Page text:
Toyota’s Demise Partly Caused By Australian Workplace Culture

Toyota-manufacturing-lineThere are hints that the Australian car-making industry is having a hard time, though Toyota’s manufacturing enterprise agreement was still scheduled to deliver two pay raises totaling 5.5% this year.

Toyota put a proposal to its workers late this past year to cut back the three-week compulsory Christmas break, excessive overtime, shift loadings, long weekends, and blood-bank rorts.

For had signalled that they would pull out local production in 2016. Local production of Toyota’s next generation Camry and other models was up for grabs after the current model run out in 2017. Toyota Motor Corp was due to make the crucial decision this year.

Two-thirds of the industry had announce it was pulling out, citing the excessive production costs. Both Toyota and Holden has cited that it cost about $3,800 more to build a car, and half of the costs was labour.

Australia’s combative industrial relations culture was not the only reason for Toyota’s decision. The country’s tiny market couldn’t sustain competitive production of commodity autos, and being pushed around by the rise of Asian auto production in the past decade.

But the Australian workplace culture was clearly a material reason for the company’s decision to pull out in 2017.

Max Yasuda, Toyota Australia president, had signalled that the auto making giant was losing patience with the workplace culture, due to the workers not working on Fridays.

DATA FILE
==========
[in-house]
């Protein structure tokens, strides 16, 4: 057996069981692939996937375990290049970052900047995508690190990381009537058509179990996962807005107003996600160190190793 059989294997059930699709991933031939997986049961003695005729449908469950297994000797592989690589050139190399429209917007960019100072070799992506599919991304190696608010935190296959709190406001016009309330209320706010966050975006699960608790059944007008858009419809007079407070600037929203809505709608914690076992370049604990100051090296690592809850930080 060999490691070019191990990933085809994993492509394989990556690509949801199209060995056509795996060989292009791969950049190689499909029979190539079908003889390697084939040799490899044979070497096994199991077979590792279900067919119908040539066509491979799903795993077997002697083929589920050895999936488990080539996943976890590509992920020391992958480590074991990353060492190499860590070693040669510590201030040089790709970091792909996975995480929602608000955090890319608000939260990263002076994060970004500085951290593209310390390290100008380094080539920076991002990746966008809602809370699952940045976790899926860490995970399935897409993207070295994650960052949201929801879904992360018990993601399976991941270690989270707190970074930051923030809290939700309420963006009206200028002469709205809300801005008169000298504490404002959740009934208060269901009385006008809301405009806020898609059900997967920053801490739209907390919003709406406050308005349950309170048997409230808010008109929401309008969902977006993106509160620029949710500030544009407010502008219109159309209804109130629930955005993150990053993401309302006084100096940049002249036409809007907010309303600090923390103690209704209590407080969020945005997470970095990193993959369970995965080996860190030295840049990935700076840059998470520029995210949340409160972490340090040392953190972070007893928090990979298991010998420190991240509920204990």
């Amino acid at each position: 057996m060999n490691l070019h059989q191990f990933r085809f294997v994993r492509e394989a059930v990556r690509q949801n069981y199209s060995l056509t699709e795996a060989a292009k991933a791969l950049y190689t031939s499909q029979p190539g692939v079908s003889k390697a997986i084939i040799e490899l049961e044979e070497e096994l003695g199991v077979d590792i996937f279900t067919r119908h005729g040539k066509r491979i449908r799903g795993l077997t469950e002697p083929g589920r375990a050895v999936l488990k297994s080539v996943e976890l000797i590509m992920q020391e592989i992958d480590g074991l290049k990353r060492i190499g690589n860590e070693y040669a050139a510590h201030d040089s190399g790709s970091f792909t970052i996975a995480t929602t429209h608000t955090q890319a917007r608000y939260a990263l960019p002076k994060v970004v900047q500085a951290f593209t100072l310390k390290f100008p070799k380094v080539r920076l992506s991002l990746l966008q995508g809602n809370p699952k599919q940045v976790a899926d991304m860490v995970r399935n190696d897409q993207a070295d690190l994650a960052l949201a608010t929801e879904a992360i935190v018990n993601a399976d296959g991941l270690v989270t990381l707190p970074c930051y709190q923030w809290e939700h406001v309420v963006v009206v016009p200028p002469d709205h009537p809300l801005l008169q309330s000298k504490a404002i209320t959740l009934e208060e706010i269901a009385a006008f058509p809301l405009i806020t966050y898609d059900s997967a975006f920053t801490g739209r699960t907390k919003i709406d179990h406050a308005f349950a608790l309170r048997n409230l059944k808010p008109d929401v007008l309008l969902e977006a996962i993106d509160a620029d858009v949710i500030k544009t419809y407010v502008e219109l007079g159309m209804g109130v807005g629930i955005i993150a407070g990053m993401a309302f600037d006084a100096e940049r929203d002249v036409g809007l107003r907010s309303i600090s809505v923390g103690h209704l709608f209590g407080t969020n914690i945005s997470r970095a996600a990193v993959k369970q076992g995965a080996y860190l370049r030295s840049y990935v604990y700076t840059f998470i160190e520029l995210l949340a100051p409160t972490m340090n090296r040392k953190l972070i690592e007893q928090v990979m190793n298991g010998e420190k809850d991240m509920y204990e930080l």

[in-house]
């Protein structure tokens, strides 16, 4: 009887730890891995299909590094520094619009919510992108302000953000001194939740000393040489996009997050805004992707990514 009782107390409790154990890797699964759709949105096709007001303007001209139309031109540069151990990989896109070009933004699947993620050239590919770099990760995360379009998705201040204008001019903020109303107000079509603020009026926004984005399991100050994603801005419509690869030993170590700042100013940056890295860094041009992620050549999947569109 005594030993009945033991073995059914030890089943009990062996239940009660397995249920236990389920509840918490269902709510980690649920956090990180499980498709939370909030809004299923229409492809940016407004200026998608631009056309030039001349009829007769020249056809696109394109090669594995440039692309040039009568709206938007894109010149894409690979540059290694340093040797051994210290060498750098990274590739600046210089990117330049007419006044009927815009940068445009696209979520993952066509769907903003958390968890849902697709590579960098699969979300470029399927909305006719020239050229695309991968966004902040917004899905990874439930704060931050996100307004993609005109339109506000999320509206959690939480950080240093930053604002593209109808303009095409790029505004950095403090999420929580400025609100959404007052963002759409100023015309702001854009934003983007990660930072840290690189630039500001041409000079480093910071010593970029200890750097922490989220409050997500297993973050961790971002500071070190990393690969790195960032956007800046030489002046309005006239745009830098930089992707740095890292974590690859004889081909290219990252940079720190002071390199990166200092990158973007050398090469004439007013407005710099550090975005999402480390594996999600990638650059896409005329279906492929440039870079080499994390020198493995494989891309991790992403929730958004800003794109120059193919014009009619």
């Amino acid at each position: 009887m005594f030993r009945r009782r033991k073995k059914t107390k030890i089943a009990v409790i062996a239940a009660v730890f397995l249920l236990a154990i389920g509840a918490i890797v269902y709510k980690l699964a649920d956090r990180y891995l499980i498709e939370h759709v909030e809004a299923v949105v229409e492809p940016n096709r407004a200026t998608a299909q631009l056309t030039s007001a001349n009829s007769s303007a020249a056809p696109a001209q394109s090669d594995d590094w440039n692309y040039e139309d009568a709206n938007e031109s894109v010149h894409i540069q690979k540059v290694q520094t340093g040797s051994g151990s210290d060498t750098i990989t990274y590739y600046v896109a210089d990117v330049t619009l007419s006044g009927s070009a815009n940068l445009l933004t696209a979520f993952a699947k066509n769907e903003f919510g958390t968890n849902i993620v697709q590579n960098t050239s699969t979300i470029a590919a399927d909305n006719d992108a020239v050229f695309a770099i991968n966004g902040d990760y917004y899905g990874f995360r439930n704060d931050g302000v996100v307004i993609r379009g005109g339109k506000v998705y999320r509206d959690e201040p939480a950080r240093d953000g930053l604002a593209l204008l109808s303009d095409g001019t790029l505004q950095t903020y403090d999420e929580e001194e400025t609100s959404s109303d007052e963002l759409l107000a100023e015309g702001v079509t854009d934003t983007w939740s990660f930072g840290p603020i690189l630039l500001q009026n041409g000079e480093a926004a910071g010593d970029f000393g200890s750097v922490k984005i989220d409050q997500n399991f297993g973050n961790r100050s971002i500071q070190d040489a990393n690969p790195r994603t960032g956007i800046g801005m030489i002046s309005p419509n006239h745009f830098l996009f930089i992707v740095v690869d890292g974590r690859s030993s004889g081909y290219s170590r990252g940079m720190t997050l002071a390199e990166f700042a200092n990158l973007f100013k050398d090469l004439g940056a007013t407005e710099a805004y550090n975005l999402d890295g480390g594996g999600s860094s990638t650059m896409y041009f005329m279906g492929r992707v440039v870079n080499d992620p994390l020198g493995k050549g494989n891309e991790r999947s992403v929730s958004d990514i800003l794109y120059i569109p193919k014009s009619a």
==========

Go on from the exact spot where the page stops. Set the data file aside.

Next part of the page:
The previous year it had been engaged in an industrial battle with the AMWU over the enterprise agreement. Yet Toyota’s workers went on strike for five days and banned overtime to secure the deal which tripped Toyota up in court and which will give them two pay rises this year, even as the company prepare to pull out.

AMWU vehicle division chief Dave Smith made it clear the union was punishing Toyota for being less willing to sit down and negotiate with its reps as “equals”, as it said Holden had done. The union may now be regretting that decision, although Holden’s experience suggests it may not have made any difference in the long run.

Source: The Sydney Morning Herald Business Day – “Australian Workplace Culture Partly to Blame for Toyota’s Exit”

Mary Kate Manning

Mary Kate enjoys her free time writing various stuff while dining with her home-cooked meals when she's not busy working as a manager. Enjoy her company by following her on Twitter at @MKateManning!

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